The authors had full access to and take full responsibility for the integrity of the data. All authors have read and agree to the manuscript as written.
The study population consisted of 3946 subjects with ACS, of whom approximately one third had an index diagnosis of ST-elevation MI, one third had a diagnosis of non–ST-elevation MI, and one third had UA. Neopterin levels at baseline (an average of 7 days after ACS) ranged from 2 to 87.68 nmol/L, with a median of 9.65 nmol/L and 25th and 75th percentile values of 7.78 and 12.11 nmol/L, respectively.
Stability of neopterin levels within individuals was assessed in a cohort of 418 patients at 30 days, 4 months, and the end of the study. Median neopterin levels were lower during follow-up than at baseline (Table 1); however, within individuals, neopterin at baseline correlated well with levels at 4 months and the end of the study (intraclass correlation for both r=0.60, P<0.0001). Similarly, neopterin levels at 4 months were correlated with levels at the end of the study (r=0.63, P<0.0001).
Relationship Between Neopterin and Baseline Variables
In univariate analyses, higher baseline levels of neopterin were more likely to be associated with older age, a prior history of hypertension or diabetes, lower LDL-C levels, and higher hsCRP levels and less likely to be associated with a history of smoking or percutaneous coronary intervention for the index event (Table 2). There was no consistent relationship between quartiles of neopterin and gender or the type of index ACS presentation. Although statistically significant, the association between concentrations of neopterin and hsCRP (r=0.25) was weak.
Relationship Between Neopterin and Clinical Outcomes
Seven days after ACS, median neopterin levels were higher among subjects who subsequently died during follow-up (11.99 versus 9.62 nmol/L, P<0.0001) or who either died or experienced a nonfatal coronary event (10.34 versus 9.58 nmol/L, P<0.0001). Similarly, 4-month median neopterin levels were also higher among subjects who experienced a recurrent event after month 4 (death, 11.62 versus 8.76 nmol/L, P<0.0001; death or nonfatal coronary event, 9.54 versus 8.75 nmol/L, P<0.0001).
Subjects in the highest quartile of neopterin values at baseline (≥12.11 nmol/L) had the highest rate of death (5.30%) compared with those in quartiles 1 to 3 (1.42%, 2.07%, and 2.43%, respectively, P<0.0001) at 2 years. Similarly, baseline neopterin levels ≥12.11 nmol/L were associated with the highest rate of death or MI (13.66%) compared with those in quartiles 1 to 3 (6.94%, 7.85%, and 8.10%, respectively, P<0.0001) and with the highest rate of death/MI or UA (16.98% versus 10.52%, 11.40%, and 12.01% for quartiles 1 to 3, respectively, P<0.0001; Figure 1). Neopterin levels ≥12.11 nmol/L at baseline tended to be associated with increased risk of death/MI or UA (Figure 2) compared with subjects with neopterin levels <12.11 nmol/L across a range of baseline characteristics. Similarly, subjects with neopterin levels ≥12.11 nmol/L at 4 months (which corresponds to the 82nd percentile) had higher event rates than those with neopterin levels <12.11 nmol/L (death 4.6% versus 1.2%, death or MI 10.2% versus 4.5%, and death/MI or UA 14% versus 6.7%, P<0.0001 for each).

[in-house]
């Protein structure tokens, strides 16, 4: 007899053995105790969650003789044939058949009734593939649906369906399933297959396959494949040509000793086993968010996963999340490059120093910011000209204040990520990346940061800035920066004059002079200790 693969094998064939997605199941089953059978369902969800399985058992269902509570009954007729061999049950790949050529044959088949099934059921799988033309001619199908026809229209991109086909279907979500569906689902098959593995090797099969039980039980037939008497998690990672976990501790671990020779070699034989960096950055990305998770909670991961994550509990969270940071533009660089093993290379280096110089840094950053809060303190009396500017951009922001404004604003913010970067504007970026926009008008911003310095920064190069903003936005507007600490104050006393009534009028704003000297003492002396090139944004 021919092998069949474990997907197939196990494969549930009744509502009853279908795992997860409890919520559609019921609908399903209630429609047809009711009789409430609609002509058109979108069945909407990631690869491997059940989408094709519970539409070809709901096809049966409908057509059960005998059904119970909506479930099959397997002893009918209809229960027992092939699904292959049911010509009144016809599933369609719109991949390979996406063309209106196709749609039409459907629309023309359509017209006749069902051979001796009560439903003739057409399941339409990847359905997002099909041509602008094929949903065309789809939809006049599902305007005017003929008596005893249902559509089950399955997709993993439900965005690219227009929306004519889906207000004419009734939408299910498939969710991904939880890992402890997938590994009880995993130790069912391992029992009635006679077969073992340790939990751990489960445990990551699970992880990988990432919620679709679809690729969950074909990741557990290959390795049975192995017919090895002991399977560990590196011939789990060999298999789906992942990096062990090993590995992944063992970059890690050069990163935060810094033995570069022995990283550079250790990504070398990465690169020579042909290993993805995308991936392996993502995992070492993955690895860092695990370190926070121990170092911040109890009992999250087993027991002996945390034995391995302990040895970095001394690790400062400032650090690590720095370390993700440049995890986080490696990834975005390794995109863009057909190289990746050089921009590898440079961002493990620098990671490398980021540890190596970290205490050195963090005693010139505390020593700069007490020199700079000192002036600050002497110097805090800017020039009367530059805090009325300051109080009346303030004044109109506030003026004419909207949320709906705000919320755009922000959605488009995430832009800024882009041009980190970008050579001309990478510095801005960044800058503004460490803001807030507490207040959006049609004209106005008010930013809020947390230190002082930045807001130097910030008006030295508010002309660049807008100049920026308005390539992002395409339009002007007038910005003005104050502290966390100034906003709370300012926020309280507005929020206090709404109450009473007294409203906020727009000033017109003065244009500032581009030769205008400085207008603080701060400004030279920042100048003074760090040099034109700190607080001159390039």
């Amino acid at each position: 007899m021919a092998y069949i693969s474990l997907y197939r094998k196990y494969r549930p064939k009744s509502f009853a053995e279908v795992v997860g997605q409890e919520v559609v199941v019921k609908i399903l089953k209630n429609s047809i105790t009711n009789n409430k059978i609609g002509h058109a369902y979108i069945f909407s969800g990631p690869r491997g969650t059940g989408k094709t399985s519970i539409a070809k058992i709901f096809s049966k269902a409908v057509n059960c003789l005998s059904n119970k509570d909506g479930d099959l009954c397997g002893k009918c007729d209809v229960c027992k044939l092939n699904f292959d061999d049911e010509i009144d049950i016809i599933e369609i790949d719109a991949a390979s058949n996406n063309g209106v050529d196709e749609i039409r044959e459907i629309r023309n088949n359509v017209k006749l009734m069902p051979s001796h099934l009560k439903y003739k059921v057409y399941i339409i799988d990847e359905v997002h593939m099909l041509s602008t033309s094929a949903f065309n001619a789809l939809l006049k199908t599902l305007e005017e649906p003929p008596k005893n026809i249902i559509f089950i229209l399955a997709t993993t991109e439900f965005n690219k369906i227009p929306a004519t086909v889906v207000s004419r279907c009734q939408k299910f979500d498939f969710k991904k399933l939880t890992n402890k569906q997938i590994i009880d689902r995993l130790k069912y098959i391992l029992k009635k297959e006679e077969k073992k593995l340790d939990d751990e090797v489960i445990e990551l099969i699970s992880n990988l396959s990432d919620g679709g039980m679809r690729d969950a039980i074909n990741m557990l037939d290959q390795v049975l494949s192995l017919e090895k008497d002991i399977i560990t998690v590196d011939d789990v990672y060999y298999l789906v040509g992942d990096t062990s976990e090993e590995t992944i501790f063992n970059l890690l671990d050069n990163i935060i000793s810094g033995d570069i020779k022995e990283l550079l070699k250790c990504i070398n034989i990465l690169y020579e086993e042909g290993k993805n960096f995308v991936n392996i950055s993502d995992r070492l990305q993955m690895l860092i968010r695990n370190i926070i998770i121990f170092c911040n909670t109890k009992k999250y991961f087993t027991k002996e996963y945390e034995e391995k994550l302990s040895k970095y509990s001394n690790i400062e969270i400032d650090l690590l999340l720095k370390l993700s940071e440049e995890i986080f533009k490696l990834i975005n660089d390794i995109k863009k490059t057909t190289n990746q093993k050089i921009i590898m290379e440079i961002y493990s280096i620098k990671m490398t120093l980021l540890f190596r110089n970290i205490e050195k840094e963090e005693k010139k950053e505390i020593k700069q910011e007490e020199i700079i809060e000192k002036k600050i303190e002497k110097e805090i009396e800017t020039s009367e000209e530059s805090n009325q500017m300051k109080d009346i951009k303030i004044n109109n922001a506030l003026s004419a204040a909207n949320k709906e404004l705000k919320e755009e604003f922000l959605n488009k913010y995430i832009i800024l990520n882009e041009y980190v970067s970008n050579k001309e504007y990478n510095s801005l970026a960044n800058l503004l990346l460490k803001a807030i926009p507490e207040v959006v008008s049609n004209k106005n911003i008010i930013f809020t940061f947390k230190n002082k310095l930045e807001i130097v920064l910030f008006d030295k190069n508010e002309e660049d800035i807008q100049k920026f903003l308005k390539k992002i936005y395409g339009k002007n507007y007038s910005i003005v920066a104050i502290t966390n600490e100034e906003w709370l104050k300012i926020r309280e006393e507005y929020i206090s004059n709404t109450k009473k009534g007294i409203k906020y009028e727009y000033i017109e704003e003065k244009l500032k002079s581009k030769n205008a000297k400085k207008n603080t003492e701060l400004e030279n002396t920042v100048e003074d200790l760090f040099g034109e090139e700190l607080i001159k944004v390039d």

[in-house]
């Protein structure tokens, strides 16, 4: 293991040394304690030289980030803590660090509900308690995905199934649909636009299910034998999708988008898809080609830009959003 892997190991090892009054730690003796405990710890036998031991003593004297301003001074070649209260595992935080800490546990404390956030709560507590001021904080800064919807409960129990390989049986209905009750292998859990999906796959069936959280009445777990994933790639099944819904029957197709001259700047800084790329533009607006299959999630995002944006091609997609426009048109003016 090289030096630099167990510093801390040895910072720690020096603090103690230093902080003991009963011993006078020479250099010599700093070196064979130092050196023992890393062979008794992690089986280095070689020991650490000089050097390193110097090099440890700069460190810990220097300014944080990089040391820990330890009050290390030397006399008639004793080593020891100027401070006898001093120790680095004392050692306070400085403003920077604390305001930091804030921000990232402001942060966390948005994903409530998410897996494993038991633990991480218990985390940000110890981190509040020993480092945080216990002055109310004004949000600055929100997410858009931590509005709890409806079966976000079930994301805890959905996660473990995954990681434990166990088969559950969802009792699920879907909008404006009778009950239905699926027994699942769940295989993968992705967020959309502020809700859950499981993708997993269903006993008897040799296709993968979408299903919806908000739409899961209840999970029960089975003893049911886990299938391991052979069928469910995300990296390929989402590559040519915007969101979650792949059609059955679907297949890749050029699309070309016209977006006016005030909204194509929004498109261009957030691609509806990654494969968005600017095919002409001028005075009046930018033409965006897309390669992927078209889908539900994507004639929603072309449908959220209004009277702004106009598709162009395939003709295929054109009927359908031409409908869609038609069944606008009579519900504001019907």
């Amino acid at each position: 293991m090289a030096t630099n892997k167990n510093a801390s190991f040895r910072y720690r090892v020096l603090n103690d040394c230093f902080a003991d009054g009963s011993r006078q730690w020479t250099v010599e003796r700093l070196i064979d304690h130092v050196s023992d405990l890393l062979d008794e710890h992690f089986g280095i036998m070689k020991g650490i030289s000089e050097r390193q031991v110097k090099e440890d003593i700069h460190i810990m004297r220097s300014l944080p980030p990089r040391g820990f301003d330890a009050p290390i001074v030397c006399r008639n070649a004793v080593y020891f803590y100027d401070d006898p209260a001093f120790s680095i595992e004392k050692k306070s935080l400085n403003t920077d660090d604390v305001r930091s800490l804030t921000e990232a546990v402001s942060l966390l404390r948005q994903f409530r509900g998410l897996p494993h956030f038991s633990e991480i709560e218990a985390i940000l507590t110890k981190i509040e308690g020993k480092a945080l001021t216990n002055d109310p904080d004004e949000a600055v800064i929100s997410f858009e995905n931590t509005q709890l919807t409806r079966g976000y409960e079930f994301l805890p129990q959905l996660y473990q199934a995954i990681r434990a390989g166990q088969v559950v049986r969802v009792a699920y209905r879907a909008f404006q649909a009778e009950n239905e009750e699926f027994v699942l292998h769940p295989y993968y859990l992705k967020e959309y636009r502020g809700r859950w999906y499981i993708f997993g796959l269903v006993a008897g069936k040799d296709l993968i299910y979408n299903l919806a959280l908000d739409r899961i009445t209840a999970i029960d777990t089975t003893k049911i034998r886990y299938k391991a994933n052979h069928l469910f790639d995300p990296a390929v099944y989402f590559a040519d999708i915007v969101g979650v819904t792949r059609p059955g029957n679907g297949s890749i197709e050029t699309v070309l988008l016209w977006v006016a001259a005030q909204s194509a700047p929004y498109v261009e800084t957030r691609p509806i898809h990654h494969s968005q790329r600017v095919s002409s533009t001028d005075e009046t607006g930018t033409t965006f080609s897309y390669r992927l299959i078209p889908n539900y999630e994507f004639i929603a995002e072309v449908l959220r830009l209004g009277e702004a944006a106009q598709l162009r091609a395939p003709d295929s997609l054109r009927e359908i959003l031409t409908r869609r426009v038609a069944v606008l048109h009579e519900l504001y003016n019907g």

Neopterin levels ≥12.11 nmol/L were associated with an increased risk of death and of death or acute coronary events after adjustment for age, gender, history of diabetes mellitus, history of hypertension, history of smoking, type of index ACS event, percutaneous coronary intervention for the index event, statin regimen, baseline LDL-C, and hsCRP (Table 3). At 4 months after the index ACS event, neopterin levels ≥12.11 nmol/L were again significantly associated with death and death or acute coronary events after adjustment for the baseline characteristics described previously and month 4 LDL-C and month 4 hsCRP (Table 3). In addition to assessing a dichotomized cut point, we also assessed neopterin as a continuous variable. After multivariable adjustment, a 1-nmol/L higher neopterin level at baseline was associated with an increased risk of death (hazard ratio [HR], 1.03 [95% CI, 1.01 to 1.06]), death or MI (HR, 1.03 [95% CI, 1.01 to 1.04]), and death or nonfatal coronary events (HR, 1.02 [95% CI 1.01 to 1.04]). The corresponding risk at 4 months for a 1-nmol/L higher neopterin level were HR of 1.02 (95% CI, 0.99 to 1.04) for death; HR, 1.02 (95% CI, 1.00 to 1.03) for death or MI; and HR, 1.02 (95% CI, 1.00 to 1.04) for death or nonfatal coronary events.